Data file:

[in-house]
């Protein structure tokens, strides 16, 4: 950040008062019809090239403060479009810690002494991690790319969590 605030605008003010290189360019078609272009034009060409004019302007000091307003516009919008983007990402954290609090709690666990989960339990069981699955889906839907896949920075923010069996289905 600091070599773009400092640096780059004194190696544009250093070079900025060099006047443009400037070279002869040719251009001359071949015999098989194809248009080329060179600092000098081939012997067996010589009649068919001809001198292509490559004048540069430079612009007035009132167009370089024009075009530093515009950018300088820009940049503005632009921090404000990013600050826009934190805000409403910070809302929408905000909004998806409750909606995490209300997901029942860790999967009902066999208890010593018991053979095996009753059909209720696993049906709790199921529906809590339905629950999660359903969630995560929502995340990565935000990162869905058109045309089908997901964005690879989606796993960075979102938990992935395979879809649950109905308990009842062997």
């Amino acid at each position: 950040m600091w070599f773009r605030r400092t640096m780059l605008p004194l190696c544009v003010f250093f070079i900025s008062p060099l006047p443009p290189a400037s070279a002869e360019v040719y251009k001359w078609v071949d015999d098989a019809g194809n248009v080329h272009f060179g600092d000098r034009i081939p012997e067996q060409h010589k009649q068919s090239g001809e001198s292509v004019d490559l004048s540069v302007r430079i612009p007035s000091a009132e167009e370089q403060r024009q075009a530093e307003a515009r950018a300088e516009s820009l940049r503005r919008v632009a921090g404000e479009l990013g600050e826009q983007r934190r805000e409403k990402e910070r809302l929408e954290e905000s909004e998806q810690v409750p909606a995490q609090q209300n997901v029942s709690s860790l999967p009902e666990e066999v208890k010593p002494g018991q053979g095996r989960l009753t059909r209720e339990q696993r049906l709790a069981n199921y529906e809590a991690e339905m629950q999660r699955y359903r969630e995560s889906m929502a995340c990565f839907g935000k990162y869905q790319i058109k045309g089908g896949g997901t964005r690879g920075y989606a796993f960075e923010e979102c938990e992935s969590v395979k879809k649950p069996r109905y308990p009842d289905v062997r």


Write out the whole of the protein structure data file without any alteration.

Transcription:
[in-house]
């Protein structure tokens, strides 16, 4: 950040008062019809090239403060479009810690002494991690790319969590 605030605008003010290189360019078609272009034009060409004019302007000091307003516009919008983007990402954290609090709690666990989960339990069981699955889906839907896949920075923010069996289905 600091070599773009400092640096780059004194190696544009250093070079900025060099006047443009400037070279002869040719251009001359071949015999098989194809248009080329060179600092000098081939012997067996010589009649068919001809001198292509490559004048540069430079612009007035009132167009370089024009075009530093515009950018300088820009940049503005632009921090404000990013600050826009934190805000409403910070809302929408905000909004998806409750909606995490209300997901029942860790999967009902066999208890010593018991053979095996009753059909209720696993049906709790199921529906809590339905629950999660359903969630995560929502995340990565935000990162869905058109045309089908997901964005690879989606796993960075979102938990992935395979879809649950109905308990009842062997």
């Amino acid at each position: 950040m600091w070599f773009r605030r400092t640096m780059l605008p004194l190696c544009v003010f250093f070079i900025s008062p060099l006047p443009p290189a400037s070279a002869e360019v040719y251009k001359w078609v071949d015999d098989a019809g194809n248009v080329h272009f060179g600092d000098r034009i081939p012997e067996q060409h010589k009649q068919s090239g001809e001198s292509v004019d490559l004048s540069v302007r430079i612009p007035s000091a009132e167009e370089q403060r024009q075009a530093e307003a515009r950018a300088e516009s820009l940049r503005r919008v632009a921090g404000e479009l990013g600050e826009q983007r934190r805000e409403k990402e910070r809302l929408e954290e905000s909004e998806q810690v409750p909606a995490q609090q209300n997901v029942s709690s860790l999967p009902e666990e066999v208890k010593p002494g018991q053979g095996r989960l009753t059909r209720e339990q696993r049906l709790a069981n199921y529906e809590a991690e339905m629950q999660r699955y359903r969630e995560s889906m929502a995340c990565f839907g935000k990162y869905q790319i058109k045309g089908g896949g997901t964005r690879g920075y989606a796993f960075e923010e979102c938990e992935s969590v395979k879809k649950p069996r109905y308990p009842d289905v062997r």